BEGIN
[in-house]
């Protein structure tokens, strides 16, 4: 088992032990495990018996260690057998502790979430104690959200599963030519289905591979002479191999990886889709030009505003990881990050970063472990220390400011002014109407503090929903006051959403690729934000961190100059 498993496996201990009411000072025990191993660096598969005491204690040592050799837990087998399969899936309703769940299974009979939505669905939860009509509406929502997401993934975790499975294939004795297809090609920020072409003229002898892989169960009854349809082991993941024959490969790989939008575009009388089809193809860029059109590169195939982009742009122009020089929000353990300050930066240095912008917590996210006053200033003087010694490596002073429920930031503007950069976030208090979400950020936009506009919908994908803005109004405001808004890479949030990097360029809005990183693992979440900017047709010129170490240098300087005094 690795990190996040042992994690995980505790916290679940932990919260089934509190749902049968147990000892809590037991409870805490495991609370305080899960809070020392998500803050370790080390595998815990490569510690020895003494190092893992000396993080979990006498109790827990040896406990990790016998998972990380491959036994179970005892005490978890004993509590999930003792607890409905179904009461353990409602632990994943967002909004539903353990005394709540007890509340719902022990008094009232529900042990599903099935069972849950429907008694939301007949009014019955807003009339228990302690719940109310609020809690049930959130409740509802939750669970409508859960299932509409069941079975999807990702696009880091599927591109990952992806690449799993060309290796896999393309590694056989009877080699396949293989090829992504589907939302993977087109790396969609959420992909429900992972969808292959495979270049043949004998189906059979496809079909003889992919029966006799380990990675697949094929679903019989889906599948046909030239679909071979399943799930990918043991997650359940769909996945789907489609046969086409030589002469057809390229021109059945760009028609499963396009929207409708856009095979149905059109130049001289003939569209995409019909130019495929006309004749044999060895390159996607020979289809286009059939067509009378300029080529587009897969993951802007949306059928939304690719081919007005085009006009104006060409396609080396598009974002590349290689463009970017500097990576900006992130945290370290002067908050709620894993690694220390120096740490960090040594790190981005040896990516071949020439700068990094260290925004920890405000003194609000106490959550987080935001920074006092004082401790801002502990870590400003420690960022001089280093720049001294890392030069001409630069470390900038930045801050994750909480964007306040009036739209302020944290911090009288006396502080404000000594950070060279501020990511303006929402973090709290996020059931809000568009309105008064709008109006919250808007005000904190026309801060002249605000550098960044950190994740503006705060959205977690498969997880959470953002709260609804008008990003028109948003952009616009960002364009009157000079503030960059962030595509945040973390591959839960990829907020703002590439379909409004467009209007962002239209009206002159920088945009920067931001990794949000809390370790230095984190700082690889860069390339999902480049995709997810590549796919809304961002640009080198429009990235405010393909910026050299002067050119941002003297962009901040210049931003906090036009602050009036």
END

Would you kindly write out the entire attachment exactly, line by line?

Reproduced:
[in-house]
């Protein structure tokens, strides 16, 4: 088992032990495990018996260690057998502790979430104690959200599963030519289905591979002479191999990886889709030009505003990881990050970063472990220390400011002014109407503090929903006051959403690729934000961190100059 498993496996201990009411000072025990191993660096598969005491204690040592050799837990087998399969899936309703769940299974009979939505669905939860009509509406929502997401993934975790499975294939004795297809090609920020072409003229002898892989169960009854349809082991993941024959490969790989939008575009009388089809193809860029059109590169195939982009742009122009020089929000353990300050930066240095912008917590996210006053200033003087010694490596002073429920930031503007950069976030208090979400950020936009506009919908994908803005109004405001808004890479949030990097360029809005990183693992979440900017047709010129170490240098300087005094 690795990190996040042992994690995980505790916290679940932990919260089934509190749902049968147990000892809590037991409870805490495991609370305080899960809070020392998500803050370790080390595998815990490569510690020895003494190092893992000396993080979990006498109790827990040896406990990790016998998972990380491959036994179970005892005490978890004993509590999930003792607890409905179904009461353990409602632990994943967002909004539903353990005394709540007890509340719902022990008094009232529900042990599903099935069972849950429907008694939301007949009014019955807003009339228990302690719940109310609020809690049930959130409740509802939750669970409508859960299932509409069941079975999807990702696009880091599927591109990952992806690449799993060309290796896999393309590694056989009877080699396949293989090829992504589907939302993977087109790396969609959420992909429900992972969808292959495979270049043949004998189906059979496809079909003889992919029966006799380990990675697949094929679903019989889906599948046909030239679909071979399943799930990918043991997650359940769909996945789907489609046969086409030589002469057809390229021109059945760009028609499963396009929207409708856009095979149905059109130049001289003939569209995409019909130019495929006309004749044999060895390159996607020979289809286009059939067509009378300029080529587009897969993951802007949306059928939304690719081919007005085009006009104006060409396609080396598009974002590349290689463009970017500097990576900006992130945290370290002067908050709620894993690694220390120096740490960090040594790190981005040896990516071949020439700068990094260290925004920890405000003194609000106490959550987080935001920074006092004082401790801002502990870590400003420690960022001089280093720049001294890392030069001409630069470390900038930045801050994750909480964007306040009036739209302020944290911090009288006396502080404000000594950070060279501020990511303006929402973090709290996020059931809000568009309105008064709008109006919250808007005000904190026309801060002249605000550098960044950190994740503006705060959205977690498969997880959470953002709260609804008008990003028109948003952009616009960002364009009157000079503030960059962030595509945040973390591959839960990829907020703002590439379909409004467009209007962002239209009206002159920088945009920067931001990794949000809390370790230095984190700082690889860069390339999902480049995709997810590549796919809304961002640009080198429009990235405010393909910026050299002067050119941002003297962009901040210049931003906090036009602050009036």